It's natural to think that if you're using birth control methods (contraception), you're protected against unwanted pregnancy. But according to studies, this isn't always the case. Almost half of the women using birth control measures like condoms, oral contraceptive pregnancy, i-pill, and IUCD had unwanted pregnancies even after using contraception because of a lack of knowledge regarding proper use, faulty use, and misconception about the traditional and modern methods of contraception. It is crucial in adolescent girls and young women.
No method of fertility control is 100% effective. Most permanent methods of contraception techniques are considered only up to 98% to 99% efficient — meaning that out of every 100 couples that use anticonception, only 1 or 2 will experience an unwanted pregnancy. But any contraception method will only be this effective if used correctly.
Some people call this 'perfect use.' Correct use of birth control or contraception shows how good a method is at avoiding unplanned pregnancy if the rules of birth control techniques are followed strictly every time the couple has a sexual encounter.
Very few couples know about the use of contraception accurately. In such cases, the contraception method will be less effective. Typical contraceptive use considers correct use and reflects what happens in the real world when considering human lapse. It's always lower than perfect use but more accurately reflects the accurate picture.
For example, all the oral contraceptive pills combined are 99.7% effective when used appropriately. It comes down to approx. 91% with 'typical usage. Some of the reasons for typical usage - and oral contraceptive failure - include:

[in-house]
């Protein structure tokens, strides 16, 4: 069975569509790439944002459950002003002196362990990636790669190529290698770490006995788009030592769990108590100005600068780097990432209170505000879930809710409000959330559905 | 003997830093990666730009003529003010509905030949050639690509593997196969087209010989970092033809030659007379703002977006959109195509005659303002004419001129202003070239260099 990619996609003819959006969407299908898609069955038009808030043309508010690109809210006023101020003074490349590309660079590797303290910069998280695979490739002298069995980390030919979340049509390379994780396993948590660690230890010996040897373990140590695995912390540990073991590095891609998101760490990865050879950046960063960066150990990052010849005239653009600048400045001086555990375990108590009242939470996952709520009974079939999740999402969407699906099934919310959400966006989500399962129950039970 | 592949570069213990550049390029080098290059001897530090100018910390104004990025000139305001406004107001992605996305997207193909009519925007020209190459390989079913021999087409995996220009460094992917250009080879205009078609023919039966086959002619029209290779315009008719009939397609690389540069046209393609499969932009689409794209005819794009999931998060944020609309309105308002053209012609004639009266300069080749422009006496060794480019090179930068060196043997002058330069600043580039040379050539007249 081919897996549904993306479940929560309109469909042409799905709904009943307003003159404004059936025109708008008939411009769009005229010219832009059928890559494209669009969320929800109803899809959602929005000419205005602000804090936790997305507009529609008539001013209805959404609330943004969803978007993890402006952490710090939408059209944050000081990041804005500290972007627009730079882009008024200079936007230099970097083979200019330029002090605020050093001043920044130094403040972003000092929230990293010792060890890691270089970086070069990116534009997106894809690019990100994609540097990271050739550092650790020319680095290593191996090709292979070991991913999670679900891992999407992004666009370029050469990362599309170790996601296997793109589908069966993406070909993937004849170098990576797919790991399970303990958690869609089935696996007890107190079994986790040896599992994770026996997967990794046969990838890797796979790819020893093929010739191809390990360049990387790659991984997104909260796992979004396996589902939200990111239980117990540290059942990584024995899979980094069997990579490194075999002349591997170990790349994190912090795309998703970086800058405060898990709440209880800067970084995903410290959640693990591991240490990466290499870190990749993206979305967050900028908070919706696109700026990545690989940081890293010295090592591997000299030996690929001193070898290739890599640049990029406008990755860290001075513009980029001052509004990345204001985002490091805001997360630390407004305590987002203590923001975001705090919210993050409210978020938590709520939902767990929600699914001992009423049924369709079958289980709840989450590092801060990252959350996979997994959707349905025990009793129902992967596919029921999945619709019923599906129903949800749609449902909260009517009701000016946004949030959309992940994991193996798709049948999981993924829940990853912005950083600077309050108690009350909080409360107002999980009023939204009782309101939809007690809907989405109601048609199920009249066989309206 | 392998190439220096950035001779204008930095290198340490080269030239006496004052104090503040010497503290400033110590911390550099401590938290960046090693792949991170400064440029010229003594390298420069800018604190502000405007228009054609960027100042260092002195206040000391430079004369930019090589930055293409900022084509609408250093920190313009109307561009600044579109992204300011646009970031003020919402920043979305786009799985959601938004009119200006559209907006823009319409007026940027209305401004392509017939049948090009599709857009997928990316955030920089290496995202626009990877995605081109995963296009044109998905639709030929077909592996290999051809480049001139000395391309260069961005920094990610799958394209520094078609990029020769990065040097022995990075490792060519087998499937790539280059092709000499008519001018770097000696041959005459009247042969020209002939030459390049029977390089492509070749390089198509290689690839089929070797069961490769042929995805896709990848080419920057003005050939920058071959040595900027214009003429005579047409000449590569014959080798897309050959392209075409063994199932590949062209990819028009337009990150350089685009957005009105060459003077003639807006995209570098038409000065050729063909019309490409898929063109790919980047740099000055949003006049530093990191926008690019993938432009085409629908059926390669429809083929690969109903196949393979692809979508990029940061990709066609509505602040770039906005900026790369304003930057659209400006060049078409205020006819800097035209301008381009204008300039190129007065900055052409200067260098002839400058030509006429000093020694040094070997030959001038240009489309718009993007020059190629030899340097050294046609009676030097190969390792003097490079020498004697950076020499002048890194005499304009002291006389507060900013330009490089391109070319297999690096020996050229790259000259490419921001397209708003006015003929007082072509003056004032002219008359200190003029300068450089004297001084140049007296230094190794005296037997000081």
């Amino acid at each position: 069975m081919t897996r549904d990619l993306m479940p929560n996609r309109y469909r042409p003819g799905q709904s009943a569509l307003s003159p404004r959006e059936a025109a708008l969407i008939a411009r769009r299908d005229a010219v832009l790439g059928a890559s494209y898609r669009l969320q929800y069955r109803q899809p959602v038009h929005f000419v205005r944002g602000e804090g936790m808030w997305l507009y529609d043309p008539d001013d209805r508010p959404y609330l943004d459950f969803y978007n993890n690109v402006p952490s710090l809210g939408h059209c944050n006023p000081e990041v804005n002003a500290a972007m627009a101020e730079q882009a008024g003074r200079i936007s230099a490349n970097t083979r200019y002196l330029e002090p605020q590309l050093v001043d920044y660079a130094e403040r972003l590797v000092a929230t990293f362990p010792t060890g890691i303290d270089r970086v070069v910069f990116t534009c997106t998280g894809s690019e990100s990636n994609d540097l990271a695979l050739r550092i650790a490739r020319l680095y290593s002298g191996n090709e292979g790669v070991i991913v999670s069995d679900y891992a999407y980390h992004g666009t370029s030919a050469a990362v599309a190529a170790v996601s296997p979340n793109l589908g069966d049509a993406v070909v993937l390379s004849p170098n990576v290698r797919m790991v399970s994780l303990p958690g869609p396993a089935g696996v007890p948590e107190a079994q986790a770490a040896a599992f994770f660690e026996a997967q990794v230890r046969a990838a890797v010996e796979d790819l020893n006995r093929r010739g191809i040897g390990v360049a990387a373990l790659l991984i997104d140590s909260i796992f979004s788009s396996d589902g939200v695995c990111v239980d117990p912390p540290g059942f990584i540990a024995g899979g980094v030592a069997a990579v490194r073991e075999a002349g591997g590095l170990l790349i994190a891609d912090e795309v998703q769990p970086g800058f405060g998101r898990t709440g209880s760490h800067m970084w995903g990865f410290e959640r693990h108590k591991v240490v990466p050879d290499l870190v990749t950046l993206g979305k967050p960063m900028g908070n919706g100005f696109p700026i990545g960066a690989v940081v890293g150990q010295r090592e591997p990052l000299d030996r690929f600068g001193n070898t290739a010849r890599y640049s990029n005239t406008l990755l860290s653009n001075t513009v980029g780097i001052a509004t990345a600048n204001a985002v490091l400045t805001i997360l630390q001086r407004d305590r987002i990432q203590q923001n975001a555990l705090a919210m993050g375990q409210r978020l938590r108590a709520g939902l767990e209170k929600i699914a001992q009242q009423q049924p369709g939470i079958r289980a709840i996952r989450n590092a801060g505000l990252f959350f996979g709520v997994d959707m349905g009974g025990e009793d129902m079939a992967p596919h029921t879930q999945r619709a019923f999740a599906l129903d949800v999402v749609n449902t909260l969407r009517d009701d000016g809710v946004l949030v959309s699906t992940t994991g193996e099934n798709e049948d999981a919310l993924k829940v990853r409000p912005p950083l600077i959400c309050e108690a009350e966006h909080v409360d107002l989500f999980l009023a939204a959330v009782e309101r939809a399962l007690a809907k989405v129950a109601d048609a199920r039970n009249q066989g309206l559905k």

Adapting the correct contraceptive method for you and your partner is essential to avoiding an unplanned pregnancy and preventing HIV and other sexually transmitted diseases. Various factors that help in deciding the proper method of birth control depend on your age, frequency of intercourse, your requirements, whether you are single or married, and your medical history. For example, suppose a woman is unlikely or unable to simultaneously take a contraceptive or fertility control pill every day. In that case, the contraceptive pill probably isn't for you. After giving it plenty of thought, a vasectomy may be a better choice than condoms if you're a man who is absolutely sure you don't want any more children. (Remember that a vasectomy won't protect you against sexually transmitted diseases, whereas condoms do.)
Both men and women should focus more on their anti-contraceptive options and get one-on-one advice from their doctors to ensure they make informed decisions.
Queen's Gynaecology has a dedicated team of trustworthy and non-judgemental qualified gynecologists who can assist you in deciding on birth control measures. You can consult with us online / in the hospital by connecting with us at 9654999888.